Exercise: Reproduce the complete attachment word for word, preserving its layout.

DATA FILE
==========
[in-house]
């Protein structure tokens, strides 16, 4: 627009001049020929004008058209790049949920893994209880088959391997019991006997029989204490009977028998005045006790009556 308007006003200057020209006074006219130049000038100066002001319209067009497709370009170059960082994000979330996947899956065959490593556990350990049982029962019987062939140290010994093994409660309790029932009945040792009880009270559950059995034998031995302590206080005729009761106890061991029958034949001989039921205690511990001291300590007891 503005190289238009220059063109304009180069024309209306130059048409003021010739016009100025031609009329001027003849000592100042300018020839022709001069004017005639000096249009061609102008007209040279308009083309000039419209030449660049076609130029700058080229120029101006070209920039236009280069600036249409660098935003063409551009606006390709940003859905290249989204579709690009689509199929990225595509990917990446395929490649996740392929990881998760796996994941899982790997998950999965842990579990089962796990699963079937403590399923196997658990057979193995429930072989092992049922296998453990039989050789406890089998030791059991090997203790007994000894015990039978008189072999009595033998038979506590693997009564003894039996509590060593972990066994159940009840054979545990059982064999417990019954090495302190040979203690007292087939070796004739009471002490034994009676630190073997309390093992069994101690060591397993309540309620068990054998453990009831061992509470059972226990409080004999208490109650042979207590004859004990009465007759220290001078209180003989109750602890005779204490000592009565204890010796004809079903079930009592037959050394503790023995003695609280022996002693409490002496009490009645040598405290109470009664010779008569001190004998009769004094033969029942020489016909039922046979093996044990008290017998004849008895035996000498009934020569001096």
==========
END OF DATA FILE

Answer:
[in-house]
């Protein structure tokens, strides 16, 4: 627009001049020929004008058209790049949920893994209880088959391997019991006997029989204490009977028998005045006790009556 308007006003200057020209006074006219130049000038100066002001319209067009497709370009170059960082994000979330996947899956065959490593556990350990049982029962019987062939140290010994093994409660309790029932009945040792009880009270559950059995034998031995302590206080005729009761106890061991029958034949001989039921205690511990001291300590007891 503005190289238009220059063109304009180069024309209306130059048409003021010739016009100025031609009329001027003849000592100042300018020839022709001069004017005639000096249009061609102008007209040279308009083309000039419209030449660049076609130029700058080229120029101006070209920039236009280069600036249409660098935003063409551009606006390709940003859905290249989204579709690009689509199929990225595509990917990446395929490649996740392929990881998760796996994941899982790997998950999965842990579990089962796990699963079937403590399923196997658990057979193995429930072989092992049922296998453990039989050789406890089998030791059991090997203790007994000894015990039978008189072999009595033998038979506590693997009564003894039996509590060593972990066994159940009840054979545990059982064999417990019954090495302190040979203690007292087939070796004739009471002490034994009676630190073997309390093992069994101690060591397993309540309620068990054998453990009831061992509470059972226990409080004999208490109650042979207590004859004990009465007759220290001078209180003989109750602890005779204490000592009565204890010796004809079903079930009592037959050394503790023995003695609280022996002693409490002496009490009645040598405290109470009664010779008569001190004998009769004094033969029942020489016909039922046979093996044990008290017998004849008895035996000498009934020569001096």